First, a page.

Fury erupted after New Zealand academics were threatened with expulsion from the Royal Society for criticizing plans that would see Maori knowledge added to the school curriculum.
Current and former professors at the University of Auckland have written a letter to the editor of the New Zealand Listener criticizing plans by a government task force to give equal weight to Maori mythology as it does to science in class.
The letter was signed by seven professors, including Garth Cooper, professor of biochemistry and clinical biochemistry at the University of Auckland.
Five members of the Royal Society of New Zealand complained about the letter, saying it caused “untold harm and injury”, prompting the company to open a formal investigation.
Critics claimed that the ongoing investigation was an attack on free speech and that scientists were being punished for standing up for science.
In the letter titled “In Defense of Science, teachers agreed to indigenous knowledge being taught in schools as it is” essential to the preservation and perpetuation of local culture and practices, and plays a key role. in management and policies â.
But they argued that it could not be treated on an equal footing with biology, chemistry and physics, adding: “In the discovery of empirical and universal truths, this falls far short of what we expect. can define as science itself. ”
After the letter’s publication in July, the Royal Society of New Zealand received complaints from five members demanding disciplinary action against three members of the society: Professor Cooper, philosopher Robert Nola and psychologist Michael Corballis. Mr Corballis passed away suddenly last month.
Fury erupted after New Zealand academics were threatened with expulsion from the Royal Society for criticizing plans that would see Maori knowledge added to the school curriculum. In the photo, Maori warriors celebrate Waitangi Day in 2017
A letter criticizing the plans was signed by seven professors, including Garth Cooper (pictured), professor of biochemistry and clinical biochemistry at the University of Auckland
The authors of the letter argued that they were exercising their rights under New Zealand’s Education Act, which allows academics and students to “express controversial or unpopular views” as well as to “question and test the received wisdom “.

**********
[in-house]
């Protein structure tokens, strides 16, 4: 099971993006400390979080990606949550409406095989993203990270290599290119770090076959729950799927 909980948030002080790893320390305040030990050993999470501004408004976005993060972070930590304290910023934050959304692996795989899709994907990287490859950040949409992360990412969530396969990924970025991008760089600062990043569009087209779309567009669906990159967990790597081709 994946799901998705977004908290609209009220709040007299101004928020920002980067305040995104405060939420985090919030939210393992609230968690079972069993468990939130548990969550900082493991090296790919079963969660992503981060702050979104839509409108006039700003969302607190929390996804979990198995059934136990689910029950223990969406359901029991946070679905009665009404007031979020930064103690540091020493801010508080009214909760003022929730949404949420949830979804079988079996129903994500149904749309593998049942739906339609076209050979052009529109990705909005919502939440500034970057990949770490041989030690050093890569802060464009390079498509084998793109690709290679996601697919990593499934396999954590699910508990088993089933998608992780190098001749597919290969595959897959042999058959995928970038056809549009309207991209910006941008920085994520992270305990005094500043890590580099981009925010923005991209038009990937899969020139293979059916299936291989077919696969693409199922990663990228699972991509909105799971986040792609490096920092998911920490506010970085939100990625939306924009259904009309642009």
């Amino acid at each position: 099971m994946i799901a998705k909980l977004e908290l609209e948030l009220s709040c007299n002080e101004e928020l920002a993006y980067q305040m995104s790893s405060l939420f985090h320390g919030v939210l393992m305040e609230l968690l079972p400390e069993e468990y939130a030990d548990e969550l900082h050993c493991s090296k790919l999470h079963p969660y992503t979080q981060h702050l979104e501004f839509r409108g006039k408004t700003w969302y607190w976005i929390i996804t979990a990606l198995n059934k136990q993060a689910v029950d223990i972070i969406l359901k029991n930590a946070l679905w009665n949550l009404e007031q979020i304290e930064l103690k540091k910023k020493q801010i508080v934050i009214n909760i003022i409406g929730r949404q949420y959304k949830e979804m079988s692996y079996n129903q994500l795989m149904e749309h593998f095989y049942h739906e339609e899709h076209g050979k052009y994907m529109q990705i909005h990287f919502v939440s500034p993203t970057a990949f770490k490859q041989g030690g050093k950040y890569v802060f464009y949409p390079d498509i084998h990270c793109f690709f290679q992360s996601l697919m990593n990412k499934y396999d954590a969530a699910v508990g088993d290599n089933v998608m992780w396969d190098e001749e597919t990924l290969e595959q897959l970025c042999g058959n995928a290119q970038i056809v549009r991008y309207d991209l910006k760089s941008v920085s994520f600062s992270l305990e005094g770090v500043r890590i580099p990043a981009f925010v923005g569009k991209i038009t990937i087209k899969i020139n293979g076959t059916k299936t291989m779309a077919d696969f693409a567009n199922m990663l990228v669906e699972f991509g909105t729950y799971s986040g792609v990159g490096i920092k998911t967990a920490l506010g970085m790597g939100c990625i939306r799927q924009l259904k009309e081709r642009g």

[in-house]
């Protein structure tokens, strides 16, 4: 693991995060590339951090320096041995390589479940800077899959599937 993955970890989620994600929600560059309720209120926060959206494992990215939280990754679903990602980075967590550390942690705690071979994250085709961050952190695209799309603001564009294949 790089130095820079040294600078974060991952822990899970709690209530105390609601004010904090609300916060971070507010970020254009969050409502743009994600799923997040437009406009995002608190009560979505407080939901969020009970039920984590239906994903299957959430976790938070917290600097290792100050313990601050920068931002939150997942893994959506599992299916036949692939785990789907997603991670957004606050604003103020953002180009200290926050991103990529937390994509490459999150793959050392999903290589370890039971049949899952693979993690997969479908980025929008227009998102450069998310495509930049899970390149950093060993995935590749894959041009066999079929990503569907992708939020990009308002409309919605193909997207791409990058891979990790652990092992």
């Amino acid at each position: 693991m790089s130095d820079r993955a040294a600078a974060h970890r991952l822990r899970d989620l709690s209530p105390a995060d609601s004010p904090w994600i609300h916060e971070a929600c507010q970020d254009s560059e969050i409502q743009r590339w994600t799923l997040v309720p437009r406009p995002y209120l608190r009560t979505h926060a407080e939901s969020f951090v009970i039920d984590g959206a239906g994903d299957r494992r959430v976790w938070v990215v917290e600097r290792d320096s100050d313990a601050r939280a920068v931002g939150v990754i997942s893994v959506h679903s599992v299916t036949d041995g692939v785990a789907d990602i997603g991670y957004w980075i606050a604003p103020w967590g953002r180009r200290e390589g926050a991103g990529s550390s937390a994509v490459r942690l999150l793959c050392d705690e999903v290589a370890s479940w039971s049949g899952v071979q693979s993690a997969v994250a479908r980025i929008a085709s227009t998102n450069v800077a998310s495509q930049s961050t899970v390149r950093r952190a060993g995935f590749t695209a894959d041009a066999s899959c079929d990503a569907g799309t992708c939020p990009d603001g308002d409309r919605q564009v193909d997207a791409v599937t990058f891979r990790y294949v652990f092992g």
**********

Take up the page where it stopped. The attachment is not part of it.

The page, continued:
But those who complain have said the perpetrators committed at least nine breaches of the Royal Society’s Code of Professional Standards and Ethics, which included allegations of not behaving with “integrity and professionalism.”
The plaintiffs included Dr Siouxsie Wiles and Dr Shaun Hendy, two colleagues of Professor Cooper.
Maori beliefs hold that all living things originated from Tane Mahuta sending his father Ranginui to heaven and his mother Papatuanuku to earth.
Columnist Rod Liddle, writing in today’s newspaper Sunday opening hours, called the reaction to the professor’s letter “madness and stupidity.”
He wrote: “(Professor Cooper) signed an open letter suggesting that while it was important that everyone be aware of the interesting Maori approach to creation,” in the discovery of empirical and universal truths , this is far below what we can define as science itself.
âFor once, freedom of expression is not the crucial issue for me here. Rather, it is the incipient madness and stupidity, condescension and racism that propels us towards the De-Enlightenment.
âAll of these academics, and the Royal Society, know full well that the Maori explanation for the creation of the world is incorrect. And yet, hypocritically and condescendingly, they claim otherwise.
Initially, five members of the Royal Society complained about the professors’ letter, but three withdrew after the society asked them to identify themselves.
Two of the plaintiffs remained, prompting the Royal Society of New Zealand to initiate a formal investigation, before saying it could not comment until disciplinary proceedings were completed.
Columnist Rod Liddle (pictured) called the reaction to the professor’s letter and the investigation that followed “madness and stupidity”
Commentator Toby Young (pictured) said the plans would give Maori schoolchildren “an even greater disadvantage”
Commentator Toby Young argued that the government’s task force plans would disadvantage Maori schoolchildren “even more if their teachers patronize them saying there is no need to learn the basics of scientific knowledge.”
Write in the SpectatorHe added: “As this letter was published, all hell broke loose.
âThe views of the authors, who were all professors in Auckland, have been denounced by the Royal Society, the New Zealand Association of Scientists and the Tertiary Education Union – as well as their own Vice-Chancellor, Dawn Freshwater. In a heartbreaking and intimidating email to all university staff, she said the letter had “caused considerable injury and consternation among our staff, students and alumni.”
“Two of Professor Cooper’s academic colleagues, Dr Siouxsie Wiles and Dr Shaun Hendy, issued an ‘open letter’ condemning heretics for causing ‘untold harm and injury’ and said it indicates’ major problems. with some of our colleagues “.